In 1985, the Space Systems Division was formed from the Convair Space programs. Also in 1985, plans went forward to use the Centaur upper stage to deliver Space Shuttle payloads. (General Dynamics had been involved in the Atlas-Centaur launch vehicle since the late 1950s.) However, NASA canceled use of the liquid-fueled Centaur for Space Shuttle missions after the 1986 Challenger accident because of increased safety concerns. The upper stage has continued use on unpiloted missions, including some of the Geostationary Operational Environmental Spacecraft (GOES) meteorological satellites and on the Cassini orbiter, as well as on some commercial satellites.

In the 1990s, after the death of Henry Crown, the company's largest stockholder for 40 years, General Dynamics sold many of its business units. General Dynamics sold Cessna to Textron in January 1992, its missile operations to General Motors-Hughes in May 1992 for $450 million, its Fort Worth Division to Lockheed for $3 billion in March 1993, and its Space Systems Division to Martin Marietta in 1994. The Convair Aircraft Structure unit went to McDonnell Douglas in 1994 and the Convair division was closed in 1996. In 1999, General Dynamics acquired Gulfstream Aerospace, a small airplane producer.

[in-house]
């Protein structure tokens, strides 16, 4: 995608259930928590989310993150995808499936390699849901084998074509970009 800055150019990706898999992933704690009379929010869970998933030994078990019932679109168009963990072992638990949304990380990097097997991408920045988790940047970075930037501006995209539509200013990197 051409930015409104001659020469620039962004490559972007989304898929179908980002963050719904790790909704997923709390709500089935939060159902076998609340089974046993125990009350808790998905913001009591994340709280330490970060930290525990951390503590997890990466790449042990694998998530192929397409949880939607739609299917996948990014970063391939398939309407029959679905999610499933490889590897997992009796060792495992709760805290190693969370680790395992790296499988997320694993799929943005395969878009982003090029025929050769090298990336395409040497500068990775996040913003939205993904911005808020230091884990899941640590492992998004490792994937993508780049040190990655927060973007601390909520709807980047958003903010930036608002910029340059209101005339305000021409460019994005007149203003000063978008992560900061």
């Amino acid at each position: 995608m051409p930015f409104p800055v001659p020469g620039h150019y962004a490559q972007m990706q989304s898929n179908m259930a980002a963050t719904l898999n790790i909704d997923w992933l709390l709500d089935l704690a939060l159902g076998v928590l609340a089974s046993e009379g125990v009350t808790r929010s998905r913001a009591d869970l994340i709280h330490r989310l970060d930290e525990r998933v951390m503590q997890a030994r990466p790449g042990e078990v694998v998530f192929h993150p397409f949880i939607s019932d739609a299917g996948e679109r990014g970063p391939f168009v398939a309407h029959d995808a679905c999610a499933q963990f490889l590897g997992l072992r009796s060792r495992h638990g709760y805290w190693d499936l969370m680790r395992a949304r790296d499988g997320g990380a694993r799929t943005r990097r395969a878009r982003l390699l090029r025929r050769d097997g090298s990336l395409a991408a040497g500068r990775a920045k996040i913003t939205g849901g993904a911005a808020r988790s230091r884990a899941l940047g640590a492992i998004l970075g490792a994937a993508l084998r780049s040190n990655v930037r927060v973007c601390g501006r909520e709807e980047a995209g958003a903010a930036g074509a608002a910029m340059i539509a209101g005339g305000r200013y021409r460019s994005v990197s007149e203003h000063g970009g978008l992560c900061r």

In 2001, General Dynamics Aerospace Division produces the Gulfstream V, V-SP, G200, and G100 and provides aviation services in avionics, airframes, engines, and refurbishments.

—Joel Rumerman

References: